Guest Blog with Dawn Cotter, director of Emergency Services

The Emergency Department at Seattle Children’s provides exceptional care when a seriously ill or injured child needs immediate help. Starting this spring, we’ll also provide an exceptional environment in our new home on the first floor of Building Hope.

We’ve looked forward to this move for a long time. Our staff is an amazing team with a talent for meeting challenges, but our existing ED wasn’t built to accommodate the flood of patients coming through the door. To handle growing volume, we currently care for emergency patients in two separate spaces – an inconvenient and inefficient situation for families and staff alike.

Building Hope’s construction provided a unique opportunity to design an expanded ED from the ground up with input from staff and families. Our entire team is very excited about working in a space tailored to meet patient, family and staff needs – and grateful to the community for helping make the new ED possible.

Over the years, we’ve taken a number of steps to streamline emergency department functions and increase safety based on the hospital’s commitment to continuous process improvement. Building a new ED allows us to introduce a whole new model of care.

Bringing a seriously ill or injured child to the emergency department is stressful. The last thing parents want do is to wait for a caregiver to see their child. That’s the last thing we want, too. Our goal is to provide the right care at the right time by the right person.

The first person families will see when they walk through the door is a registered nurse who will quickly assess their child’s condition. Families will be shown to a room right away in all but the busiest circumstances because we’re increasing our capacity by 50 percent. A roving early initiation team will order tests and provide pain medication as needed if the primary care team is not immediately available to begin diagnosis and treatment.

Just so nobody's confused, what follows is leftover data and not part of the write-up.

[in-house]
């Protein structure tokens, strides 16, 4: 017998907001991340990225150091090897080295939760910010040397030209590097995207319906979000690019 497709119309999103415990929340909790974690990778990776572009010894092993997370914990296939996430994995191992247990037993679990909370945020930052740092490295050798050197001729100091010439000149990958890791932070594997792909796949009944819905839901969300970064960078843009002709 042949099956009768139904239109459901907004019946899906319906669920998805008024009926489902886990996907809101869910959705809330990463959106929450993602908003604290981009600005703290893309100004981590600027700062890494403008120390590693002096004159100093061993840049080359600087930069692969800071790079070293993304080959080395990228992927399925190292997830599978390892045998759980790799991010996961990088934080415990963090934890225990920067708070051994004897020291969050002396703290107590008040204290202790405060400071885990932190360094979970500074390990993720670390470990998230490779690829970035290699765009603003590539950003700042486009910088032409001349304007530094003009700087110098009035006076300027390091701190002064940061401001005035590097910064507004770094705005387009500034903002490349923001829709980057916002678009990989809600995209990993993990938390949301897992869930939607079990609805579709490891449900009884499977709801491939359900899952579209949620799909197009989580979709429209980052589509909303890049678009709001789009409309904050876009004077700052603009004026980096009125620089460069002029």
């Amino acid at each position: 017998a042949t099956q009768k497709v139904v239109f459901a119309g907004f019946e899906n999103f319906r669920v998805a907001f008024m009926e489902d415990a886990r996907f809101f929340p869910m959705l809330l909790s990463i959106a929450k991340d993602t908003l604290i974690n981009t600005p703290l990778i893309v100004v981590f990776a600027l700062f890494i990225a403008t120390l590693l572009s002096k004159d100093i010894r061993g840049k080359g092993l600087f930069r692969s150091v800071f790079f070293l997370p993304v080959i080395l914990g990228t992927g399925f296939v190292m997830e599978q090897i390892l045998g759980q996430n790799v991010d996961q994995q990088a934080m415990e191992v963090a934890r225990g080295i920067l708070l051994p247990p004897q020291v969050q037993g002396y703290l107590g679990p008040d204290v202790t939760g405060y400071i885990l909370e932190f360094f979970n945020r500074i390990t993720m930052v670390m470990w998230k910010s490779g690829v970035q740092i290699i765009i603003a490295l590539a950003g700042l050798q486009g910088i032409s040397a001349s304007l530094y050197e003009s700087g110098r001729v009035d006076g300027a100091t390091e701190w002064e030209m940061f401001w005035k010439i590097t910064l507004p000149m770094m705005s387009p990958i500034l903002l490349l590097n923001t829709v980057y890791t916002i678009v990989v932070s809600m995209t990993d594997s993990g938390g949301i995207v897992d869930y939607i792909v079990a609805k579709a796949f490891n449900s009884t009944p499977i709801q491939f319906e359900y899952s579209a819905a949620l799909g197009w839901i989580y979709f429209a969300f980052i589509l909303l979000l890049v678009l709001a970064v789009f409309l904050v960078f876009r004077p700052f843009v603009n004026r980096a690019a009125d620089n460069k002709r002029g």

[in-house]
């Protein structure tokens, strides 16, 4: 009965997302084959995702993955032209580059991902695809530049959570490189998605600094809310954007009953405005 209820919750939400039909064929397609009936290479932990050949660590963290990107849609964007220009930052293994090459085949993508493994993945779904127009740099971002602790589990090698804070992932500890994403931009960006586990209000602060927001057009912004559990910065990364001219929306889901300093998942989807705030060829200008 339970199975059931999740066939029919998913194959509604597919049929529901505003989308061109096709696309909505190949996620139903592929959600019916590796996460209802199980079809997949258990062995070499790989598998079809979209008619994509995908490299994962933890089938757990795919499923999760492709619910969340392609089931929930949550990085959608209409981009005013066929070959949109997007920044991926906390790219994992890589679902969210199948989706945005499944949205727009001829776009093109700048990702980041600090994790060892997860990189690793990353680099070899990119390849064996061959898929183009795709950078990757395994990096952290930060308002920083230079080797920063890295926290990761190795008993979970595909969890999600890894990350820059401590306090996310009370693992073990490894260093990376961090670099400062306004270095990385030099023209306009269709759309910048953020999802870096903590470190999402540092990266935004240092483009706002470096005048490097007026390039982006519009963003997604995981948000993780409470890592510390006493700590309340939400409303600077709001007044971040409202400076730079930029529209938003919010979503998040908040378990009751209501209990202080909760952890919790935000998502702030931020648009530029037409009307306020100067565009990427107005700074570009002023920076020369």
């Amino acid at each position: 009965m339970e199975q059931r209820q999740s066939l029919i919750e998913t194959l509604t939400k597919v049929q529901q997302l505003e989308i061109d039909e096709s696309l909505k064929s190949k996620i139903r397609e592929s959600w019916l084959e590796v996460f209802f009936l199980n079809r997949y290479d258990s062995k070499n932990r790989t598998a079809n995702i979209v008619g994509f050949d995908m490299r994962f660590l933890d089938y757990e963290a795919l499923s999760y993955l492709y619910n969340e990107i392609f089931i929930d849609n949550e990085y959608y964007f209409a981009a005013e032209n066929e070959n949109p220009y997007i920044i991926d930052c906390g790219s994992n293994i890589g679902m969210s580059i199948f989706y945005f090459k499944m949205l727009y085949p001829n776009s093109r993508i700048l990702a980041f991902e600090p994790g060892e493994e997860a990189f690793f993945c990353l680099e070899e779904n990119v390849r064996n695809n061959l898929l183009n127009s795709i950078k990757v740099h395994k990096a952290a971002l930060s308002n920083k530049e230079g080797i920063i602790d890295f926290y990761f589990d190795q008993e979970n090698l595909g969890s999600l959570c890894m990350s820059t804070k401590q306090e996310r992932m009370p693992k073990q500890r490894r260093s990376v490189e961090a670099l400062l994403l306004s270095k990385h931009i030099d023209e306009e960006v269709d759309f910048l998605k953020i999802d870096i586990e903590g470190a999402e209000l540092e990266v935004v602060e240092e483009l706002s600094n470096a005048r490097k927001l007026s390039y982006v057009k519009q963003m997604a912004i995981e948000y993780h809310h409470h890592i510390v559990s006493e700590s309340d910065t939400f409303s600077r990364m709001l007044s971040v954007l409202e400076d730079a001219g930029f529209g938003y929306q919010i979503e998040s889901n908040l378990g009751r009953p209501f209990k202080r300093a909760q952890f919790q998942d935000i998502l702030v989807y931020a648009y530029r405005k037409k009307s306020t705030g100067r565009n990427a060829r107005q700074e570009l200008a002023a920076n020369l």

Most emergency departments are arranged with patient rooms lining long hallways. The new ED layout is more open. Patient rooms will have large glass doors and caregivers will be stationed at central islands, improving visibility, teamwork and communication and reassuring families that help is always near. Alcoves outside each patient room will give families and caregivers space to confer while needed supplies will be stored close at hand to eliminate wasted steps.

Everyone on the ED team feels on top of the world right now. With Building Hope only a few months from completion, we can’t wait to care for children who need us the most in a space so carefully designed to support our work.

Click here to learn more about the new ED.